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Mary Fahl’s voice is the very first thing you notice about October Project. As colorful as the changing trees, as distinctive as the smell of burning leaves, as thick and rich as a venison ragout, and with a bite as bracing as the first frost, the voice grabs you and pulls you into the music. October Project produced two albums in the mid 1990s, and were often compared to other groups emerging at the same time as Indigo Girls, Dido, or Loreena McKennitt. As I see them, though, Mary Fahl and OP were kind of an East Coast yin to the Texas-based Sixpence None The Richer’s yang, but Sixpence road some sort of wave out of the Evangelical youth rally subculture into national prominence. Somehow, they were able to transform their adolescent whimsy into a lot of radio play. I have never heard October Project on commercial radio, and would never have know about them except for the Internet. The similarities between October Project and Sixpence None the Richer end with the jangly ‘nineties guitars and the standout female vocals. October Project explores a more adult emotional landscape than Sixpence, which makes sense seeing that the members of Sixpence were just barely in their twenties when they cut their first self-titled album, whereas the members of October Project were fifteen to twenty years older.
The songs of October Project are, like those of Sixpence None The Richer and nearly every other pop ensemble on the planet, about love, that most troubling and disturbing of emotions. But October Project’s songs are about love in need of grace; love that withdraws from its object because of fear and prior pain, love that is more in need of forgiveness than passion. Because of this, October Project gained something of a reputation as a “gothic” group. I know little about ‘goth’ subculture apart from what my children tell me, but I am surprised at its resilience. Supposedly ‘goth’ subculture reflects on the ‘darker’ elements of our experience; weakness, death, loss, longing, even debauchery, decadence, and terror. I suppose everything can be mined and marketed in our culture, and the ‘goth’ subculture is no exception. October Project’s music didn’t seem to be very amenable to commercialization. Maybe because it was contemplative rather than gloomy. Gloomy sells well in these apocalyptic times, but contemplation, reflection, and reticence, uh, not so much.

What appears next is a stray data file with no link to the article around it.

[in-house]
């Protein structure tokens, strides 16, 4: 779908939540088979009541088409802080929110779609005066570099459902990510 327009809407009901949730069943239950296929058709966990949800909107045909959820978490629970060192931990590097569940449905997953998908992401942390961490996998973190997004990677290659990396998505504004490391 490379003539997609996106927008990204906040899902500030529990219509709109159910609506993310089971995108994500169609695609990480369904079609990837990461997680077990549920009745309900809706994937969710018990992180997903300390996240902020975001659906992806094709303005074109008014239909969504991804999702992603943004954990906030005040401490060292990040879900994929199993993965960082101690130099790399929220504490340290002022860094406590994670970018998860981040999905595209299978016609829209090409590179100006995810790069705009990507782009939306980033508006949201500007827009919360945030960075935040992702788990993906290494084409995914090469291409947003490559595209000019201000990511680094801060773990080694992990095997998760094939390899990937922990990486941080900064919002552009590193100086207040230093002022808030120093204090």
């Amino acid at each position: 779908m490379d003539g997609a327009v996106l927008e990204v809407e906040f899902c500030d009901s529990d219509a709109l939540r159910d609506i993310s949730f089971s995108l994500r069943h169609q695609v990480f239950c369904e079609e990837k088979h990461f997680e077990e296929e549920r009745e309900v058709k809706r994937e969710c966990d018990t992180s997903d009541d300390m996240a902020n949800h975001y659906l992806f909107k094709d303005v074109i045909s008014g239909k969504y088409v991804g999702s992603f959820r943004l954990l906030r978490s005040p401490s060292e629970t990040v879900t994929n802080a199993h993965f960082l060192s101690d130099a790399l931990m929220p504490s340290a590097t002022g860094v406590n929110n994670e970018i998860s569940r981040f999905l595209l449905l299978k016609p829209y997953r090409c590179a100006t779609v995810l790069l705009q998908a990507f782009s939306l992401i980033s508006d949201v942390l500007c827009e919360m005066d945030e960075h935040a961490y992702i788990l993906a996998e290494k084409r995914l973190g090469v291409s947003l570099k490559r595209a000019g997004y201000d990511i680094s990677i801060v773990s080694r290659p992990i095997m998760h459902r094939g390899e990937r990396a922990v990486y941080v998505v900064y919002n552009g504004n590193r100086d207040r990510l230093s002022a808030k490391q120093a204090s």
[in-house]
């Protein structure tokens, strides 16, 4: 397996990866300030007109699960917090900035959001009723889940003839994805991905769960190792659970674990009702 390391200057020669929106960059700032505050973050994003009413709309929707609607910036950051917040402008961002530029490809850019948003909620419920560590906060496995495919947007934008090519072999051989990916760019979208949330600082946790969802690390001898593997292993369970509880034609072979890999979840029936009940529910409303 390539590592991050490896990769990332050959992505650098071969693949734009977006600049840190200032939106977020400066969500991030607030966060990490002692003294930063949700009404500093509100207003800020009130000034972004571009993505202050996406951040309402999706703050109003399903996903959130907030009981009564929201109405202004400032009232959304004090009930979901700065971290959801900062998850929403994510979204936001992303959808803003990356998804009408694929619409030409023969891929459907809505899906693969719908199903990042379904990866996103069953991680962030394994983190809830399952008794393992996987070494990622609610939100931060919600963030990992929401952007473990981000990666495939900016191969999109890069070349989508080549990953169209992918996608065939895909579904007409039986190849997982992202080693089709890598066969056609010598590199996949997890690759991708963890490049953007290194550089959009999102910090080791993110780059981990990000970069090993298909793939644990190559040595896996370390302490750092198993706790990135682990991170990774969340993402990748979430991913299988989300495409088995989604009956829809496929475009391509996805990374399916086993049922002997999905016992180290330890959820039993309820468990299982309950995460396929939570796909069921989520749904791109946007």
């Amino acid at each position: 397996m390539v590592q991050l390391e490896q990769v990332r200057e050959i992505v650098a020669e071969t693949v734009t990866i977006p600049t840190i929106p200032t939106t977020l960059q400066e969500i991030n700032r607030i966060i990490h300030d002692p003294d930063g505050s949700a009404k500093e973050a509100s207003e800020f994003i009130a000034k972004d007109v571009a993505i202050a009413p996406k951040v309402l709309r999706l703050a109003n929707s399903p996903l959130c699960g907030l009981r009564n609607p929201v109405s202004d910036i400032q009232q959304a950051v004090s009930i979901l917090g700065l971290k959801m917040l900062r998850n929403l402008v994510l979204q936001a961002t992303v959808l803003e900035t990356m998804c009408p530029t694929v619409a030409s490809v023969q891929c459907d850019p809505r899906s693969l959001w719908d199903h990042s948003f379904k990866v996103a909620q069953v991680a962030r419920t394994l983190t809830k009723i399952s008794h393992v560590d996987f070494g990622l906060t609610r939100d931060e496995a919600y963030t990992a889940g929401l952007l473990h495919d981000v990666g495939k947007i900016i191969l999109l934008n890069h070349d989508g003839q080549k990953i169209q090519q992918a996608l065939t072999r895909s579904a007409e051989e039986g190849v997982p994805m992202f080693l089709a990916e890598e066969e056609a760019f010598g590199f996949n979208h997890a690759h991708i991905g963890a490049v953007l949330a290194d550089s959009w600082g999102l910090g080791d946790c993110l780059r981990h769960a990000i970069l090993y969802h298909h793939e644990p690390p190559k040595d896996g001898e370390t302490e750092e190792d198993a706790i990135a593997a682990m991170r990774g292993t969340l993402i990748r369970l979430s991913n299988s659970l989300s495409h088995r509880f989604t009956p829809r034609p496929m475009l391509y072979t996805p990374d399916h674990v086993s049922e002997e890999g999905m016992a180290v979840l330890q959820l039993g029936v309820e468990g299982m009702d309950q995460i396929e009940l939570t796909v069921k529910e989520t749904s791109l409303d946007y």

And contemplation, thy name is October. If you live in the temperate zones of the Northern Hemisphere, there seems to be a biological imperative to celebrate something at this time of year. The days are growing longer, the bright feast of summer is past. There is a nip in the air. The Green Man sheds his mantle as the light fades and photosynthesis, the life support system of our planet, shuts down for the year. Old pagan-y Hallowe’en beckons with its witches, goblins, and ghosts. The older customs; the bonfires, the candle divination, the planting of apple seeds have mostly withdrawn into a fleshy bath of candy and carnality, neither of which is either appealing nor particularly seasonal. Since converting to Orthodoxy, I don’t even have the excuse of All Saints Day the following morning, since the translation of Western All Saints Day from its traditional date on the Sunday following Whitsunday to November the 1st appears to have been the politically motivated action of a ninth century Pope who wanted to celebrate the erection of a basilica dedicated to all the saints. So, the traditional ban on Hallowe’en in our household which was instituted when my wife and I were Evangelicals, still stands, but I believe my children are the poorer for it, and I do somewhat regret it.
Nevertheless, I cannot shake the idea that Hallowe’en is itself something of a fraud and a humbug. If it were as ancient a feast as pagan apologists hold it out to be, or as demonic as the Christian alarmists make it out to be, it should be celebrated sometime around St. Martins Day (November 11), according to the old calendar. I cannot believe that pagans, if any existed at the time, would have paid any attention to Pope Gregory in the sixteenth century when he tacked ten days onto the standing calendar, nor would they have cared when King George II added eleven days when the British Empire adopted the Pope’s calendar in 1752. I have found a lot of survivals of “Old Christmas” (Christmas celebrated on the Julian Calendar – January 6) but I have found nothing about “Old Hallowe’en”. It looks like the spooks and spirits of Samhain made the jump without a hitch. Nevertheless I am thinking seriously about resurrecting some old Martinmas customs in my household; lighting a lantern on the lawn, bringing a beggar to a dinner of pork haunch (probably ham), and lifting a glass of red wine in honor of Saint Martin and my Celtic forebears.